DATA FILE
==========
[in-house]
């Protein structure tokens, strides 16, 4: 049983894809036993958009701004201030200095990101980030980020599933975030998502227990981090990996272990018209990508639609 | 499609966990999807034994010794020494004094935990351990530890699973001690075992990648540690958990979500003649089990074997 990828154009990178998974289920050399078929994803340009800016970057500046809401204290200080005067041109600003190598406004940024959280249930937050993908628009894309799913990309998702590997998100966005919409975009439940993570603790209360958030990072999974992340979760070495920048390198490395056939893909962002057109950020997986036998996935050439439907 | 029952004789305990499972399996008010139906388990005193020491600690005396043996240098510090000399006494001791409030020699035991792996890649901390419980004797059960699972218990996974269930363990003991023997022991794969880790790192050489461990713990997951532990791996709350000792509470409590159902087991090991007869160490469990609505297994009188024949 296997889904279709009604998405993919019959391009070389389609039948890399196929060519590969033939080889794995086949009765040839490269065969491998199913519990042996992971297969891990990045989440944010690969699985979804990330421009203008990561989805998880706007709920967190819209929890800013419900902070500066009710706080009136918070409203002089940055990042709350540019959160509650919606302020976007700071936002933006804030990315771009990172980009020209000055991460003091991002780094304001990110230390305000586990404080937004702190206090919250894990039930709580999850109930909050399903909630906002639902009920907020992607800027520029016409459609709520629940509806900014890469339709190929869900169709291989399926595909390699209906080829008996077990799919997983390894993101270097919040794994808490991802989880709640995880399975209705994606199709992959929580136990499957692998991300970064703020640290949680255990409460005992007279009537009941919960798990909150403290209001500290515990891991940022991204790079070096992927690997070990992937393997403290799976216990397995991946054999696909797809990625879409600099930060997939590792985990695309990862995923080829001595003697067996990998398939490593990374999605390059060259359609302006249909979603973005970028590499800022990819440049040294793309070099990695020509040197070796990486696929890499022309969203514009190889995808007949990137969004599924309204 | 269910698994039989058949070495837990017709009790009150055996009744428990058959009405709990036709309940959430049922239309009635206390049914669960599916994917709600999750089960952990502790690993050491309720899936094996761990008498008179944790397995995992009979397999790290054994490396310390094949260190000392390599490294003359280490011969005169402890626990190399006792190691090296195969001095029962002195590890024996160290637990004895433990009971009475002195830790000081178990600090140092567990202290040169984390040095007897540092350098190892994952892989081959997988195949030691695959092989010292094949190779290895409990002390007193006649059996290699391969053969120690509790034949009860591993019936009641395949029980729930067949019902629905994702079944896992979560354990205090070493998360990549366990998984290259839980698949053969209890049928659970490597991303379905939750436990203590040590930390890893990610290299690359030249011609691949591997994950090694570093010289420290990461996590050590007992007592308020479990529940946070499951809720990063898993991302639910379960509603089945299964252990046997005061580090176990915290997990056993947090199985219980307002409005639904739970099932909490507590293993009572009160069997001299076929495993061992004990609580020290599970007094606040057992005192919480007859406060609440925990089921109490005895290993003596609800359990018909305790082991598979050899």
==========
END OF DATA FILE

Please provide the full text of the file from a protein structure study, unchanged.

[in-house]
């Protein structure tokens, strides 16, 4: 049983894809036993958009701004201030200095990101980030980020599933975030998502227990981090990996272990018209990508639609 | 499609966990999807034994010794020494004094935990351990530890699973001690075992990648540690958990979500003649089990074997 990828154009990178998974289920050399078929994803340009800016970057500046809401204290200080005067041109600003190598406004940024959280249930937050993908628009894309799913990309998702590997998100966005919409975009439940993570603790209360958030990072999974992340979760070495920048390198490395056939893909962002057109950020997986036998996935050439439907 | 029952004789305990499972399996008010139906388990005193020491600690005396043996240098510090000399006494001791409030020699035991792996890649901390419980004797059960699972218990996974269930363990003991023997022991794969880790790192050489461990713990997951532990791996709350000792509470409590159902087991090991007869160490469990609505297994009188024949 296997889904279709009604998405993919019959391009070389389609039948890399196929060519590969033939080889794995086949009765040839490269065969491998199913519990042996992971297969891990990045989440944010690969699985979804990330421009203008990561989805998880706007709920967190819209929890800013419900902070500066009710706080009136918070409203002089940055990042709350540019959160509650919606302020976007700071936002933006804030990315771009990172980009020209000055991460003091991002780094304001990110230390305000586990404080937004702190206090919250894990039930709580999850109930909050399903909630906002639902009920907020992607800027520029016409459609709520629940509806900014890469339709190929869900169709291989399926595909390699209906080829008996077990799919997983390894993101270097919040794994808490991802989880709640995880399975209705994606199709992959929580136990499957692998991300970064703020640290949680255990409460005992007279009537009941919960798990909150403290209001500290515990891991940022991204790079070096992927690997070990992937393997403290799976216990397995991946054999696909797809990625879409600099930060997939590792985990695309990862995923080829001595003697067996990998398939490593990374999605390059060259359609302006249909979603973005970028590499800022990819440049040294793309070099990695020509040197070796990486696929890499022309969203514009190889995808007949990137969004599924309204 | 269910698994039989058949070495837990017709009790009150055996009744428990058959009405709990036709309940959430049922239309009635206390049914669960599916994917709600999750089960952990502790690993050491309720899936094996761990008498008179944790397995995992009979397999790290054994490396310390094949260190000392390599490294003359280490011969005169402890626990190399006792190691090296195969001095029962002195590890024996160290637990004895433990009971009475002195830790000081178990600090140092567990202290040169984390040095007897540092350098190892994952892989081959997988195949030691695959092989010292094949190779290895409990002390007193006649059996290699391969053969120690509790034949009860591993019936009641395949029980729930067949019902629905994702079944896992979560354990205090070493998360990549366990998984290259839980698949053969209890049928659970490597991303379905939750436990203590040590930390890893990610290299690359030249011609691949591997994950090694570093010289420290990461996590050590007992007592308020479990529940946070499951809720990063898993991302639910379960509603089945299964252990046997005061580090176990915290997990056993947090199985219980307002409005639904739970099932909490507590293993009572009160069997001299076929495993061992004990609580020290599970007094606040057992005192919480007859406060609440925990089921109490005895290993003596609800359990018909305790082991598979050899």